Truecrypt FDE on empty HD

Discussion in 'privacy technology' started by stap0510, Sep 26, 2008.

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  1. stap0510

    stap0510 Registered Member

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    Is it possible to perform Full Disk Encryption on a brand new (and therefore clean) hard drive, prior to installing Windows XP?

    I want to do this as sort of a anti-forensics method, so that, for example, when you run Data recovery-software like "GetDataBack for NTFS", you wont get any (usefull) data from before the installation of Truecrypt.

    I hope you guys understand what I mean with this, and can help me out on this :doubt:
     
  2. KookyMan

    KookyMan Registered Member

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    Just do the basic Windows Install do your updates (Windows Update) then you can install TrueCrypt and install.

    If you do a system encryption, it is encrypting everything, even the OS, so once the system is encrypted, there is no way to recover any data.
     
  3. AJohn

    AJohn Registered Member

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    I do not think it is possible to install TrueCrypt WDE before Windows installation. I am quite sure it is not possible, actually.

    When you use TrueCrypt WDE, it uses the algorythm/password you choose, in addition to a randomly generated number. The entire disk gets encrypted and nothing would be shown to forensic software, other than random data and the fact that TrueCrypt boot loader is installed.

    If you are so worried about the security of your WDE drive, I suggest using the hidden OS feature within TrueCrypt.
     
  4. stap0510

    stap0510 Registered Member

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    AJohn, thank you for your reply, (the same goes for Kookyman).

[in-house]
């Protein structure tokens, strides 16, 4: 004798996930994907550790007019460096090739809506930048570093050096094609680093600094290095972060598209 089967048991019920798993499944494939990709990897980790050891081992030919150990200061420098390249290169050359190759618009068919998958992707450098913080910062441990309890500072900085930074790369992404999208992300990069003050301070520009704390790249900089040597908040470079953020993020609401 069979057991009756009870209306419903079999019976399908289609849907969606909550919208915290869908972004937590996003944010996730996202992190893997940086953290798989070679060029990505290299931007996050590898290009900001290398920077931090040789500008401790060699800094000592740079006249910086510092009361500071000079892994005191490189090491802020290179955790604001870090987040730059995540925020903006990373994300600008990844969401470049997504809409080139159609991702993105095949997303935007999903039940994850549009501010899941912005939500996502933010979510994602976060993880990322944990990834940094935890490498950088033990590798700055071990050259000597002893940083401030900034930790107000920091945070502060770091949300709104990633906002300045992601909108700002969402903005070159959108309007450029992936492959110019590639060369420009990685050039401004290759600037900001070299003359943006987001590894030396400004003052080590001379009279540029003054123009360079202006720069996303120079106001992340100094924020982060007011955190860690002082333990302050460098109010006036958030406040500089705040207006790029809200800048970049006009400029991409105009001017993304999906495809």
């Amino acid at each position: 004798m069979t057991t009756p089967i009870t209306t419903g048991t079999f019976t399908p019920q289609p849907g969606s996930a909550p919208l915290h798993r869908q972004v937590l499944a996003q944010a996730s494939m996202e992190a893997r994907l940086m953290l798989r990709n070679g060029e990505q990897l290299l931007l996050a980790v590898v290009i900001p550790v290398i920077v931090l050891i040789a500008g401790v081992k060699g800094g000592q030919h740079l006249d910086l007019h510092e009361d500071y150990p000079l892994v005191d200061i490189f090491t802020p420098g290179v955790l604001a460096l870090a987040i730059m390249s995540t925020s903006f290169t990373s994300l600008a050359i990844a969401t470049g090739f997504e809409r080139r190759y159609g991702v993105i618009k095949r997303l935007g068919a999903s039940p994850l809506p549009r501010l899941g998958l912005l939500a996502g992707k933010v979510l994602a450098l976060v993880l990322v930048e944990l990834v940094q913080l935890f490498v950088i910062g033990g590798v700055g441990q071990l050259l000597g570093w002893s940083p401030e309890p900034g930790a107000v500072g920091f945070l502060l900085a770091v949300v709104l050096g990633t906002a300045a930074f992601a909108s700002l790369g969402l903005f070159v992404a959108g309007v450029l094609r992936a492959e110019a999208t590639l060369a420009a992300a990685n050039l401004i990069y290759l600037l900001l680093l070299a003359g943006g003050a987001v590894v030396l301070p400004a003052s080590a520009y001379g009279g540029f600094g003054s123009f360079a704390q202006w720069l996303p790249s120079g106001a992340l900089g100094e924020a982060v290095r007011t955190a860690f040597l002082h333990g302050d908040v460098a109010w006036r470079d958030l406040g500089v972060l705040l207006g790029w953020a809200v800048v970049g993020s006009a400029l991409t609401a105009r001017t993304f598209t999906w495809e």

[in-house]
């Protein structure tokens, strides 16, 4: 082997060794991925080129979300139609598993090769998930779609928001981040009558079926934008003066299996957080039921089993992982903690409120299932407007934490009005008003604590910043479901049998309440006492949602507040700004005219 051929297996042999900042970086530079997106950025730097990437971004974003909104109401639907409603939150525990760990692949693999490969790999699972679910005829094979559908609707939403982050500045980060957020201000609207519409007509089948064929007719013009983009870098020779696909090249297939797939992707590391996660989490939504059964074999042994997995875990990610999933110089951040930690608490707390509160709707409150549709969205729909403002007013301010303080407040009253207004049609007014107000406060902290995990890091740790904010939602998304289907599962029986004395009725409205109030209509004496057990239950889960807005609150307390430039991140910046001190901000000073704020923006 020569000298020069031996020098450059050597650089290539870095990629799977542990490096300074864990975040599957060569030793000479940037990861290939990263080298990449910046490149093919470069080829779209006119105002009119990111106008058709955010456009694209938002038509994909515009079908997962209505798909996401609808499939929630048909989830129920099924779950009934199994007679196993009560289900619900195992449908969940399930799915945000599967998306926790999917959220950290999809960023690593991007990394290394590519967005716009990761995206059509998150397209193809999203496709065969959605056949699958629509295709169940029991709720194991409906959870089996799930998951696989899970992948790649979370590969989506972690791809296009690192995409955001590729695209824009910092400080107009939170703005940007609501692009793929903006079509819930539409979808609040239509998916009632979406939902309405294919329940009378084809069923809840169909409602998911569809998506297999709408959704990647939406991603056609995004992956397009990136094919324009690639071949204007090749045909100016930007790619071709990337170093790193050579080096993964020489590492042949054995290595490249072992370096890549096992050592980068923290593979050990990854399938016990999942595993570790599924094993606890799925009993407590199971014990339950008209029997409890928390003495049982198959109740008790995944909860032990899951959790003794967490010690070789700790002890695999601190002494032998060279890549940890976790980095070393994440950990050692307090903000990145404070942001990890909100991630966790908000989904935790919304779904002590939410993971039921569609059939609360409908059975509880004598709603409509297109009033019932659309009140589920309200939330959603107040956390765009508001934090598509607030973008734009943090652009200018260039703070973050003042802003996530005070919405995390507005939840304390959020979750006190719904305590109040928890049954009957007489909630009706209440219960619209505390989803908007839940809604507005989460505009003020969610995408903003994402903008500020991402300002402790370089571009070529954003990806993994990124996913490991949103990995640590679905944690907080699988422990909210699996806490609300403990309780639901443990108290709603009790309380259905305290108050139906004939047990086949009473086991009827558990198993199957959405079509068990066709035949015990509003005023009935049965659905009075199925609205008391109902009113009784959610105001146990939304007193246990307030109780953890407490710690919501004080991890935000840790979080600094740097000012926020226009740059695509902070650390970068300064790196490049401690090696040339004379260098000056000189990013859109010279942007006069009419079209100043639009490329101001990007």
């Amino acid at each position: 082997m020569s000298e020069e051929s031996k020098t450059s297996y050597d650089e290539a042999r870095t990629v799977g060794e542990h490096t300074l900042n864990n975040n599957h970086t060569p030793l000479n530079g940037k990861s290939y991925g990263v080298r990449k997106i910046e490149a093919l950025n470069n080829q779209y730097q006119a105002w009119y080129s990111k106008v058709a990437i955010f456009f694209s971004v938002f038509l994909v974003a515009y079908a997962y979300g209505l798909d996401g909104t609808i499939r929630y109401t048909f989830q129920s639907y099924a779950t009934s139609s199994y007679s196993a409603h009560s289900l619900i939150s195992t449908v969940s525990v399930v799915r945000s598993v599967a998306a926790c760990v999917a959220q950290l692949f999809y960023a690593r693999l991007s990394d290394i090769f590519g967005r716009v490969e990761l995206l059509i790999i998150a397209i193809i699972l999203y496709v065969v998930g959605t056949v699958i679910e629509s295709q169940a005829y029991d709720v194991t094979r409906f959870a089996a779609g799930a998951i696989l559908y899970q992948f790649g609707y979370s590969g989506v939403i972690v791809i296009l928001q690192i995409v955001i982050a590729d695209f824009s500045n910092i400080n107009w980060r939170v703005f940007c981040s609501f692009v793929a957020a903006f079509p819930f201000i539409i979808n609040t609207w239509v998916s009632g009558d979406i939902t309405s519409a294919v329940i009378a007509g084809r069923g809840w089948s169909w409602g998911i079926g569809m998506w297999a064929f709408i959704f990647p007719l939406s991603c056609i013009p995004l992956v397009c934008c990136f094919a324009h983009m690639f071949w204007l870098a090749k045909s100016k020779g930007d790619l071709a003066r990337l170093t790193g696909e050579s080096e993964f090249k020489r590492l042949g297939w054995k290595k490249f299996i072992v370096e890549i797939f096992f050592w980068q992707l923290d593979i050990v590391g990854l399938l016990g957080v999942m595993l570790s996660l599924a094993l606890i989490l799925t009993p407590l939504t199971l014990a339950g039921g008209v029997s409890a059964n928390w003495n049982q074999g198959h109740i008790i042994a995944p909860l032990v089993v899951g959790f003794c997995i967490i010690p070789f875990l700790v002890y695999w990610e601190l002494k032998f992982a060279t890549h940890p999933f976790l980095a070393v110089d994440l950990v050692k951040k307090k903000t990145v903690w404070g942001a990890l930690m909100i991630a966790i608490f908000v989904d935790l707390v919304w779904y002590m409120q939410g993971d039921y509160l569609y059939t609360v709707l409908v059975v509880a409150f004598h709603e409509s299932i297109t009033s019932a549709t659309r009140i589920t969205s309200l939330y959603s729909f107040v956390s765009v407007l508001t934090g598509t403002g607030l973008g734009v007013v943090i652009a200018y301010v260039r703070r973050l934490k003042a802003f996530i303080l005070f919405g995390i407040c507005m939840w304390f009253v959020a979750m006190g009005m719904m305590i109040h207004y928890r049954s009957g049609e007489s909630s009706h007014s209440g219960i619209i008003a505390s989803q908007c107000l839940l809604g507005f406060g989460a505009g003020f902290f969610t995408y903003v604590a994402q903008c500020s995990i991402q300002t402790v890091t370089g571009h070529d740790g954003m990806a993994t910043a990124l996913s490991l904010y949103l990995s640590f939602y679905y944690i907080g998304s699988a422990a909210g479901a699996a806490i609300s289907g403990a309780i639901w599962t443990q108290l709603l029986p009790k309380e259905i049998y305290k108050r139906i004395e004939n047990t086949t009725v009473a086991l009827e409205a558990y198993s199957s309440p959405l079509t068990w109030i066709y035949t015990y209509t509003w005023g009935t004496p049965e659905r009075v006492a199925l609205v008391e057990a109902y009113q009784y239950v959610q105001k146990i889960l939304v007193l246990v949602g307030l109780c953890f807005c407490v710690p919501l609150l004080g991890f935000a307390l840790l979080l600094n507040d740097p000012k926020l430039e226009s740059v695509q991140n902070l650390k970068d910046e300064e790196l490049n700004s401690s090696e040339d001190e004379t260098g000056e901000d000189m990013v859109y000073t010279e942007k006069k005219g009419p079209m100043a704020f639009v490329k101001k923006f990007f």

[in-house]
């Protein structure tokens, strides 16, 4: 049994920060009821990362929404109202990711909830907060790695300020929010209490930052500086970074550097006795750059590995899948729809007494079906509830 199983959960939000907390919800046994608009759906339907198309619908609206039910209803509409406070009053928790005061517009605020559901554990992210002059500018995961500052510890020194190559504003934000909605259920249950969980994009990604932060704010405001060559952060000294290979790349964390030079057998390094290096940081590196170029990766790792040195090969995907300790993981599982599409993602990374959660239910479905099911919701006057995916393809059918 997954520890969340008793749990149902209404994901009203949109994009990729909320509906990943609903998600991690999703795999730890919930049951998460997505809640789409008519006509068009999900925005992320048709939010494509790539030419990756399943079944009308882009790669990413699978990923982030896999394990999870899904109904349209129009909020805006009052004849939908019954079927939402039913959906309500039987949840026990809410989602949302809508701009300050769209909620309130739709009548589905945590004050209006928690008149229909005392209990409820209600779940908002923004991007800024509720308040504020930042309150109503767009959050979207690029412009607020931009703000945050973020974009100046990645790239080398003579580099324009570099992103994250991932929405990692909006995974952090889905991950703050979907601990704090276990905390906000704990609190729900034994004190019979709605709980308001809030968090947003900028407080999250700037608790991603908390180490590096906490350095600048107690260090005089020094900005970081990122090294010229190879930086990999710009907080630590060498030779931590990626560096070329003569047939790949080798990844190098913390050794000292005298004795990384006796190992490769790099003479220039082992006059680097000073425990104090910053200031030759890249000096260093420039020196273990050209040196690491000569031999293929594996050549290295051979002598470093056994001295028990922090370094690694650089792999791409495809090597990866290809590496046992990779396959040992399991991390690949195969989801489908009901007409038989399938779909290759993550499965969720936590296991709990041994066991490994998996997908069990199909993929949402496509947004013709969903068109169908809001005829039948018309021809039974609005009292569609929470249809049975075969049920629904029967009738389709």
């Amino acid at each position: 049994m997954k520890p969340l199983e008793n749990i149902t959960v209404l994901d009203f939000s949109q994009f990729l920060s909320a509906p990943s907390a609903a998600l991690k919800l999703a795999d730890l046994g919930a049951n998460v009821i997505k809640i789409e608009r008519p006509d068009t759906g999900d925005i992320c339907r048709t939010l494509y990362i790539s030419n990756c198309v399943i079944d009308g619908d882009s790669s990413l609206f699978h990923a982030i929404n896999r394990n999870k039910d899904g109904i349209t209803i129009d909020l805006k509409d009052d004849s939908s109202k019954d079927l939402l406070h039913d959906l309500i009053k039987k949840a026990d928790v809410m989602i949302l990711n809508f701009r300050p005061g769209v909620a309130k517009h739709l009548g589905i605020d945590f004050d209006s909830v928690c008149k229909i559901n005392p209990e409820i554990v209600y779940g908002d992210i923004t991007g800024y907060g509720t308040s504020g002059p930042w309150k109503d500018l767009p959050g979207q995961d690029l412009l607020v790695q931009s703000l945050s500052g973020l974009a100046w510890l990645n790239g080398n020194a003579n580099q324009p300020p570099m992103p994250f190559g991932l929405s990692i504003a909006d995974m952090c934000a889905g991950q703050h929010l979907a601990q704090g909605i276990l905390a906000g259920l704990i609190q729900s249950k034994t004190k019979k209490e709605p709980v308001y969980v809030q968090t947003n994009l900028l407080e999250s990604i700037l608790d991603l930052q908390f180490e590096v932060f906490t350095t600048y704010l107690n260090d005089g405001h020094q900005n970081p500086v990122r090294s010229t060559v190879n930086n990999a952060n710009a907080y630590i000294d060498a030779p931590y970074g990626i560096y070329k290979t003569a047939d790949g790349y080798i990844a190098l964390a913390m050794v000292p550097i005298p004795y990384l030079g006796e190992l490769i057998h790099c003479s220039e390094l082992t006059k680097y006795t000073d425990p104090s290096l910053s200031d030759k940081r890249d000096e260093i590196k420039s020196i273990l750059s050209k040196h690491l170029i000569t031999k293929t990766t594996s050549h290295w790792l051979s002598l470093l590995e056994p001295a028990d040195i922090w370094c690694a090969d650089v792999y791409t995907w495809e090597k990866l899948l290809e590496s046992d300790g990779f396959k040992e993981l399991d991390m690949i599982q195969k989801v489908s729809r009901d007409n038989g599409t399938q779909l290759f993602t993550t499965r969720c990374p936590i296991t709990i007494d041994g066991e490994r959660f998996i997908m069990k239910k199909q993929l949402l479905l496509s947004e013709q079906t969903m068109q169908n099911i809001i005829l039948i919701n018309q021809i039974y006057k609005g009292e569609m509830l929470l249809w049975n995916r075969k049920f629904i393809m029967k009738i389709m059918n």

I dont think it is possible either.
    On a positive note, I can't seem to find any other kind of software FDE-solution that can encrypt an entire disk without the operating system being installed first.
    So on the upside; Truecrypt is equal to all the other solutions when it comes down to this.
    Because of my lack of extended experience with Truecrypt I thought I just had to ask.

    On the forensics-side: I think data-recovery software CAN still pick some files from the pre-truecrypt installation.
    I mean consider this: why else do you need to wipe a disk clean safely several times, instead of just once? Lots of 3-letter agencies have policies of between 15 to 35 wipes to even consider a disk "clean".
    The more a certain cluster/sector gets overwritten the harder it is the get the older data back reliably.
    So I think reformatting the entire disk with pseudo-random data (created by Truecrypt for the encrypted layer) once, doesn't mean the older (unencrypted) documents are completely inaccessible.

    Although I like Truecrypt a lot (just as it is open-source as to the contrary of the proprietary stuff out there, which i can't exclude from suspicion having a little backdoor somewhere), but here i'm just sceptical on the thoroughness of the whole FDE-process.......just from a forensics point of view.
     
  5. AJohn

    AJohn Registered Member